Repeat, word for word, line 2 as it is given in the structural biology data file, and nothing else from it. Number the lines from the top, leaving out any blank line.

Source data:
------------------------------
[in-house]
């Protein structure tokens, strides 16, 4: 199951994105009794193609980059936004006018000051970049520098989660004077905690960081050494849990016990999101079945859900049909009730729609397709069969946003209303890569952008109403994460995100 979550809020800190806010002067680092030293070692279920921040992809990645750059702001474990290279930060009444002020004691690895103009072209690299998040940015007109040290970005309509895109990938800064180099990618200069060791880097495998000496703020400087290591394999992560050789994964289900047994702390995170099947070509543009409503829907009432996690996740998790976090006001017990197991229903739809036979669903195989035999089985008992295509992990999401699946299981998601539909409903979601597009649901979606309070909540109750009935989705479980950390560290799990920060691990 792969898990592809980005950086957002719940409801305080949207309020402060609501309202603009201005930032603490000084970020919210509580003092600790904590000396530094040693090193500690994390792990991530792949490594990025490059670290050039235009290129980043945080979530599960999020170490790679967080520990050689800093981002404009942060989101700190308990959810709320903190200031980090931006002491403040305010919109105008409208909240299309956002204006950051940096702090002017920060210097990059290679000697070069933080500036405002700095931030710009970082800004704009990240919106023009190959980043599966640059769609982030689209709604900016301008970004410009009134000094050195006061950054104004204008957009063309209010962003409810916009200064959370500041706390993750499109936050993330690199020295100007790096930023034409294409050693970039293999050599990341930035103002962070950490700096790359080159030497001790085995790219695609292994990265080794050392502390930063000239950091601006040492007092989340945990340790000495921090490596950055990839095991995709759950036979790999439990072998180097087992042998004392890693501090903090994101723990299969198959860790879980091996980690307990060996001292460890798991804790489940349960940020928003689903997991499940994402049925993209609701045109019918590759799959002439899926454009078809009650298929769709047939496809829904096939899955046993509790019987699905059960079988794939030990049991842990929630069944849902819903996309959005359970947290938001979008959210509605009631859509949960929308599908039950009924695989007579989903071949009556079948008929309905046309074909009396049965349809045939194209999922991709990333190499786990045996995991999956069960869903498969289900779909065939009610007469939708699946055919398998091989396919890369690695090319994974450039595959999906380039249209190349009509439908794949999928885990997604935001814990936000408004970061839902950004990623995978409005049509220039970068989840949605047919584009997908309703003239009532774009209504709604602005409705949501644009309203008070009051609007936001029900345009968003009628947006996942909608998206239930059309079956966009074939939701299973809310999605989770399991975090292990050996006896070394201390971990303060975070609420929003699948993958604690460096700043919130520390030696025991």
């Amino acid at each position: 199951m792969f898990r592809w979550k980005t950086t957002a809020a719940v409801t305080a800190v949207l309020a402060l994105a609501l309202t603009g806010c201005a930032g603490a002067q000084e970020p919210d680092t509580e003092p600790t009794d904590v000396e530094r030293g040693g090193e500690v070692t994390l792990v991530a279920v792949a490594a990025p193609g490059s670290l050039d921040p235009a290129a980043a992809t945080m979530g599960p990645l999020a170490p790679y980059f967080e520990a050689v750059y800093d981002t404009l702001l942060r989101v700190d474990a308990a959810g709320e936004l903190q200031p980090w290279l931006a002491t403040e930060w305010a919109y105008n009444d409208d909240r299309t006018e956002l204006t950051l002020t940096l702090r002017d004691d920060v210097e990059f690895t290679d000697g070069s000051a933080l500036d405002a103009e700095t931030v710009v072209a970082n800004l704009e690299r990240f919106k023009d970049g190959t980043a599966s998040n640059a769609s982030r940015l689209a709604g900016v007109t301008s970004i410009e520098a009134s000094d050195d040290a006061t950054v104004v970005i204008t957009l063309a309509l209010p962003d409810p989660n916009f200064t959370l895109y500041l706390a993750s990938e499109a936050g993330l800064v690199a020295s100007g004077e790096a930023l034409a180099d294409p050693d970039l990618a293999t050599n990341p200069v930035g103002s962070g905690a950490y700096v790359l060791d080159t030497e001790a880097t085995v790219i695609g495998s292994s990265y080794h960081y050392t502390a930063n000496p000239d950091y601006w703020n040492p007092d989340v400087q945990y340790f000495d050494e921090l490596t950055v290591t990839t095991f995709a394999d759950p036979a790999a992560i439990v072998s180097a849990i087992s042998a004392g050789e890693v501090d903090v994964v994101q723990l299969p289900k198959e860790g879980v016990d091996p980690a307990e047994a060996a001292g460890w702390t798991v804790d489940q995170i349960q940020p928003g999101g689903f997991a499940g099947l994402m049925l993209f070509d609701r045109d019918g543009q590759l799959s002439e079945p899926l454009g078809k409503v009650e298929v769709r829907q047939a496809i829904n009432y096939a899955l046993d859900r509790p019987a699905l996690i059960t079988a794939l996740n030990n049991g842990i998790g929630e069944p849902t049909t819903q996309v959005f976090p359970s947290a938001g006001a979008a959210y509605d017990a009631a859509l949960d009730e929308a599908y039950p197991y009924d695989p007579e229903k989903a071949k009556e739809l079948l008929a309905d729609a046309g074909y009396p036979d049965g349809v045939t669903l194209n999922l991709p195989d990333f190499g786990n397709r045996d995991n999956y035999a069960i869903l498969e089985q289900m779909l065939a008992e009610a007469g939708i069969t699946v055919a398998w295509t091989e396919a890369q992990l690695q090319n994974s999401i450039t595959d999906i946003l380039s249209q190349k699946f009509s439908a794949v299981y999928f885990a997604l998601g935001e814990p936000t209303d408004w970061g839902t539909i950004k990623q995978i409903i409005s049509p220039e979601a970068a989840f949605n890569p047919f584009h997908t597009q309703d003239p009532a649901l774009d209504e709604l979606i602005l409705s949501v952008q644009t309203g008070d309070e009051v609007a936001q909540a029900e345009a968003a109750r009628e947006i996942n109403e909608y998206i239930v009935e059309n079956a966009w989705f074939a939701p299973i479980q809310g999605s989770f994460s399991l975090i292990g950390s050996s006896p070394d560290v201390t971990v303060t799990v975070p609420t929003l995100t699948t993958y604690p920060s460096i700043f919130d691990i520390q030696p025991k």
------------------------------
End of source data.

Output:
């Protein structure tokens, strides 16, 4: 199951994105009794193609980059936004006018000051970049520098989660004077905690960081050494849990016990999101079945859900049909009730729609397709069969946003209303890569952008109403994460995100 979550809020800190806010002067680092030293070692279920921040992809990645750059702001474990290279930060009444002020004691690895103009072209690299998040940015007109040290970005309509895109990938800064180099990618200069060791880097495998000496703020400087290591394999992560050789994964289900047994702390995170099947070509543009409503829907009432996690996740998790976090006001017990197991229903739809036979669903195989035999089985008992295509992990999401699946299981998601539909409903979601597009649901979606309070909540109750009935989705479980950390560290799990920060691990 792969898990592809980005950086957002719940409801305080949207309020402060609501309202603009201005930032603490000084970020919210509580003092600790904590000396530094040693090193500690994390792990991530792949490594990025490059670290050039235009290129980043945080979530599960999020170490790679967080520990050689800093981002404009942060989101700190308990959810709320903190200031980090931006002491403040305010919109105008409208909240299309956002204006950051940096702090002017920060210097990059290679000697070069933080500036405002700095931030710009970082800004704009990240919106023009190959980043599966640059769609982030689209709604900016301008970004410009009134000094050195006061950054104004204008957009063309209010962003409810916009200064959370500041706390993750499109936050993330690199020295100007790096930023034409294409050693970039293999050599990341930035103002962070950490700096790359080159030497001790085995790219695609292994990265080794050392502390930063000239950091601006040492007092989340945990340790000495921090490596950055990839095991995709759950036979790999439990072998180097087992042998004392890693501090903090994101723990299969198959860790879980091996980690307990060996001292460890798991804790489940349960940020928003689903997991499940994402049925993209609701045109019918590759799959002439899926454009078809009650298929769709047939496809829904096939899955046993509790019987699905059960079988794939030990049991842990929630069944849902819903996309959005359970947290938001979008959210509605009631859509949960929308599908039950009924695989007579989903071949009556079948008929309905046309074909009396049965349809045939194209999922991709990333190499786990045996995991999956069960869903498969289900779909065939009610007469939708699946055919398998091989396919890369690695090319994974450039595959999906380039249209190349009509439908794949999928885990997604935001814990936000408004970061839902950004990623995978409005049509220039970068989840949605047919584009997908309703003239009532774009209504709604602005409705949501644009309203008070009051609007936001029900345009968003009628947006996942909608998206239930059309079956966009074939939701299973809310999605989770399991975090292990050996006896070394201390971990303060975070609420929003699948993958604690460096700043919130520390030696025991």